OpenJurist

827 F2d 1102 Jones v. E Sherrill

827 F.2d 1102

Janice JONES, Plaintiff-Appellant,
v.
Charles E. SHERRILL, et al., Defendants-Appellees.

No. 85-5828.

United States Court of Appeals,
Sixth Circuit.

Argued April 30, 1987.
Decided Sept. 2, 1987.

James L. Charles, Richard M. Riebeling, Susan Emery McGannon, Nashville, Tenn., for defendants-appellees.

Charles E. Sherrill, pro se.

Vance Cramb, Jr. (argued), Sandra F. Jones, Nashville, Tenn., for plaintiff-appellant.

Before ENGEL and BOGGS, Circuit Judges, and HOLSCHUH, District Judge.*

BOGGS, Circuit Judge.

1

This action arose out of a highspeed car chase in which plaintiff's husband, Audie Gaston Jones, was killed. Two police officers of White House, Tennessee, were attempting to apprehend Charles Sherrill, a traffic offender, when Sherrill's car crossed the center line of the highway and collided with Jones's car. Sherrill had been furloughed that day from the Nashville and Davidson County Metropolitan Jail. Janice Jones brought suit under 42 U.S.C. Sec. 1983 against Sherrill and a host of officials and agencies involved in the furlough and chase.1

2

The district court granted defendants' motion to dismiss pursuant to Rule 12(b)(6), Fed.R.Civ.P., holding that none of the defendants except Sherrill were the proximate cause of the alleged deprivation of constitutional rights. The court also dismissed the action against Sherrill without prejudice for lack of subject matter jurisdiction because Sherrill was not acting "under color of law." Jones appeals the district court's dismissal of the official defendants. We hold that the complaint did not state a claim for violation of any of plaintiff's constitutional rights, and consequently, affirm the district court's dismissal of the complaint.

3

* A motion under Rule 12(b)(6) tests whether a claim has been adequately stated in the complaint. In reviewing a dismissal under Rule 12(b)(6), the court must accept as true all factual allegations in the complaint. Windsor v. The Tennessean, 719 F.2d 155, 158 (6th Cir.1983), cert. denied, 469 U.S. 826, 105 S.Ct. 105, 83 L.Ed.2d 50 (1984). The motion to dismiss must be denied unless it appears beyond doubt that the plaintiff can prove no set of facts in support of the claim which would entitle her to relief. Id. at 158; Conley v. Gibson, 355 U.S. 41, 78 S.Ct. 99, 2 L.Ed.2d 80 (1957).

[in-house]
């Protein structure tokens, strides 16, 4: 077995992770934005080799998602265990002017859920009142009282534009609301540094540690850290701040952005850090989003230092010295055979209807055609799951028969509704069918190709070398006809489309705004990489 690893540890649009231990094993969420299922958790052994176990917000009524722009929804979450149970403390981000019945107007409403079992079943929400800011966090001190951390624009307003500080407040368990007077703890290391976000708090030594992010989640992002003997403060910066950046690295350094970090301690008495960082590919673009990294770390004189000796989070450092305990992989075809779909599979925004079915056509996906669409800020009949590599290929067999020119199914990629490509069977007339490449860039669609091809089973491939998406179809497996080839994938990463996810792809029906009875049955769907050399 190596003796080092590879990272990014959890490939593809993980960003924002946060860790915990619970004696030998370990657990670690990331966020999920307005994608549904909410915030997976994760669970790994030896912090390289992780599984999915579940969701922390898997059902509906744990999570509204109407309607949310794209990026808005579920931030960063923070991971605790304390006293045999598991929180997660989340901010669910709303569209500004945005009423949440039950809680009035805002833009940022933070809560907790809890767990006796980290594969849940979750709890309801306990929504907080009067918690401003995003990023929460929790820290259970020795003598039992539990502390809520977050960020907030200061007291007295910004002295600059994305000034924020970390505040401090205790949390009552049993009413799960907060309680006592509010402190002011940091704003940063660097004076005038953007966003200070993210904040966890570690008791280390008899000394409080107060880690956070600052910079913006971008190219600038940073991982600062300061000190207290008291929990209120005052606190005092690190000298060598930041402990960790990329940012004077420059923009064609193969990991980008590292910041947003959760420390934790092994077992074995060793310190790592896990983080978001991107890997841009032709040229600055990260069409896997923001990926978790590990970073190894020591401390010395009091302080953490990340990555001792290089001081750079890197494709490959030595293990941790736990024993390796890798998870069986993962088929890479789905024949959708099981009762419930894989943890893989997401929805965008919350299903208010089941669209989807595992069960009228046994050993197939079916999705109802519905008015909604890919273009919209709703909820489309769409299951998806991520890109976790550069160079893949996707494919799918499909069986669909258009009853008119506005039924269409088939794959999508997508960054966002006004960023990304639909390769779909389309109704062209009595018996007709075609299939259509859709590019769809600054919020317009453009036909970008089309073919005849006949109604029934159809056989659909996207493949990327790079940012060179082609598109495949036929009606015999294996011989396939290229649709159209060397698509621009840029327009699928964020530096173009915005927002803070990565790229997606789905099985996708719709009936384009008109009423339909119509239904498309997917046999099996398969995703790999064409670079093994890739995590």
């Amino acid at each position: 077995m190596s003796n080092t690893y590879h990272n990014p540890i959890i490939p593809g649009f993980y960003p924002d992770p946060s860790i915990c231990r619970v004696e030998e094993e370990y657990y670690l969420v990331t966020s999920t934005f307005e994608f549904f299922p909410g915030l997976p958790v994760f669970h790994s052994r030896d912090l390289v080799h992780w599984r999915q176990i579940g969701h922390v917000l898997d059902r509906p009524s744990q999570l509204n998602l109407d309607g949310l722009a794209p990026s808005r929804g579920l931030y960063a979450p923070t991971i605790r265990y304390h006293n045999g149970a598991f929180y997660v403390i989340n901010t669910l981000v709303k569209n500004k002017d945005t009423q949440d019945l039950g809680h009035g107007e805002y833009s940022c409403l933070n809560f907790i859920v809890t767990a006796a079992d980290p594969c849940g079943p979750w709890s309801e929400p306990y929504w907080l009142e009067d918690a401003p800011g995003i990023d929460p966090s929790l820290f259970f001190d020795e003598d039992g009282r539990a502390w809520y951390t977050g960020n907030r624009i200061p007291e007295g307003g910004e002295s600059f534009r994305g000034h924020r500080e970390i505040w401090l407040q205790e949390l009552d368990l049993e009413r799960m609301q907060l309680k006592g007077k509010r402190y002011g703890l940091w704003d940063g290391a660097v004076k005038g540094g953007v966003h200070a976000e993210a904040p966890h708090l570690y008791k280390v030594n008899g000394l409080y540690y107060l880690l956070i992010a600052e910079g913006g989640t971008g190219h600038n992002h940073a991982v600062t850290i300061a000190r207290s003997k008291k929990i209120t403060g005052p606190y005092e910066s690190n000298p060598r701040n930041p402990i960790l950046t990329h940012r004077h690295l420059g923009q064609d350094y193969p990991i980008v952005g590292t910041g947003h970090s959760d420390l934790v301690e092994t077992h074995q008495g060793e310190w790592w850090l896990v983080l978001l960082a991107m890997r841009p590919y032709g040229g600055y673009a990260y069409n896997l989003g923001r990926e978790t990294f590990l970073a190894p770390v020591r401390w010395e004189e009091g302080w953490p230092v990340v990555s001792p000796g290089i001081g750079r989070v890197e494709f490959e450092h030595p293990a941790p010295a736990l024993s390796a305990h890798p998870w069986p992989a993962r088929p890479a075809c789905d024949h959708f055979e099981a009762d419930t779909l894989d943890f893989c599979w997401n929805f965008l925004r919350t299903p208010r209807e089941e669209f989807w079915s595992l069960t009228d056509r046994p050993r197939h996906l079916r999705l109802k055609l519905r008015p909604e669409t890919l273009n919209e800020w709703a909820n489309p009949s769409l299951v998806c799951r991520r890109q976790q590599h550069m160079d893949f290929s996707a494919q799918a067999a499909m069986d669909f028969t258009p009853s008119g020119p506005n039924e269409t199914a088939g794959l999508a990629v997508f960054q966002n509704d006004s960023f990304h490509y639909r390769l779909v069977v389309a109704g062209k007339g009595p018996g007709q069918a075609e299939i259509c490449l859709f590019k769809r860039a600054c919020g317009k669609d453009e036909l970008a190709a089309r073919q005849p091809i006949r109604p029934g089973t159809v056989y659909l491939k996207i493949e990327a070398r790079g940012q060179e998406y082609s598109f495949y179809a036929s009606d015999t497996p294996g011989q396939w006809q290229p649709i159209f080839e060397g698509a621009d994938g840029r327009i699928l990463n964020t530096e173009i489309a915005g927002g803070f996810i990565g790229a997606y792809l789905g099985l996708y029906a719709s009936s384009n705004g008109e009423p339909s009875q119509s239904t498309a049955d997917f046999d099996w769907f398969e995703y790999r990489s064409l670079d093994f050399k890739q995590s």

4

Jones's complaint alleged that Sherrill was incarcerated in the Nashville and Davidson County Metropolitan Jail, under the care of Sheriff Fate Thomas, and that Thomas, the unknown Sheriff's Department employee, and the Metropolitan Government of Nashville and Davidson County allowed Sherrill to be furloughed despite the fact that they knew, or should have known, that Sherrill "had a propensity for criminal, reckless and dangerous conduct, including but not limited to, violence, drinking and driving under the influence." The complaint further alleges that while on furlough, Sherrill obtained an automobile despite his license being revoked, and proceeded to operate that automobile while under the influence of alcohol. The automobile was reported by police bulletin to have been involved in a property damage accident.

5

The complaint alleges that shortly before the fatal accident, Officers Spain and Gibson spotted a car which resembled the reported vehicle and was being driven in an unsafe manner. The officers tried to stop the driver of this vehicle, which turned out to be Sherrill, but he fled. The officers pursued Sherrill about nine miles from White House to Millersville. Plaintiff alleges that in the course of the pursuit, the vehicles were driven at speeds of 120-135 miles per hour in traffic and in city limits, and that the chasing police cars were following in a manner too close for safety. The complaint alleges that Police Chief Fisher was in radio contact with the officers and was following them on the chase route in his own vehicle. Finally, the complaint alleges that as a result of the pursuit, Sherrill's car crossed the center line of the highway and collided with Jones's car, causing Jones's death.

6

Plaintiff asserts that the officers operated their vehicles "in a negligent, careless and wanton manner and with reckless disregard for the public" and that their pursuit of Sherrill was a proximate cause of Jones's death, "in violation of his rights under the laws and Constitution of the United States." The complaint further alleges that the failure of the defendants, City of White House, Mayor Hobbs, and Police Chief Fisher, to provide adequate training and supervision regarding the pursuit of suspects amounted to gross negligence and deliberate indifference to the public safety. The complaint also alleges that the failure of the defendants, Metropolitan Government of Nashville and Sheriff Fate Thomas, to provide adequate training and supervision regarding furlough of prisoners amounted to gross negligence and deliberate indifference. Plaintiff asserts that this gross negligence was a proximate cause of Jones's death.

II

7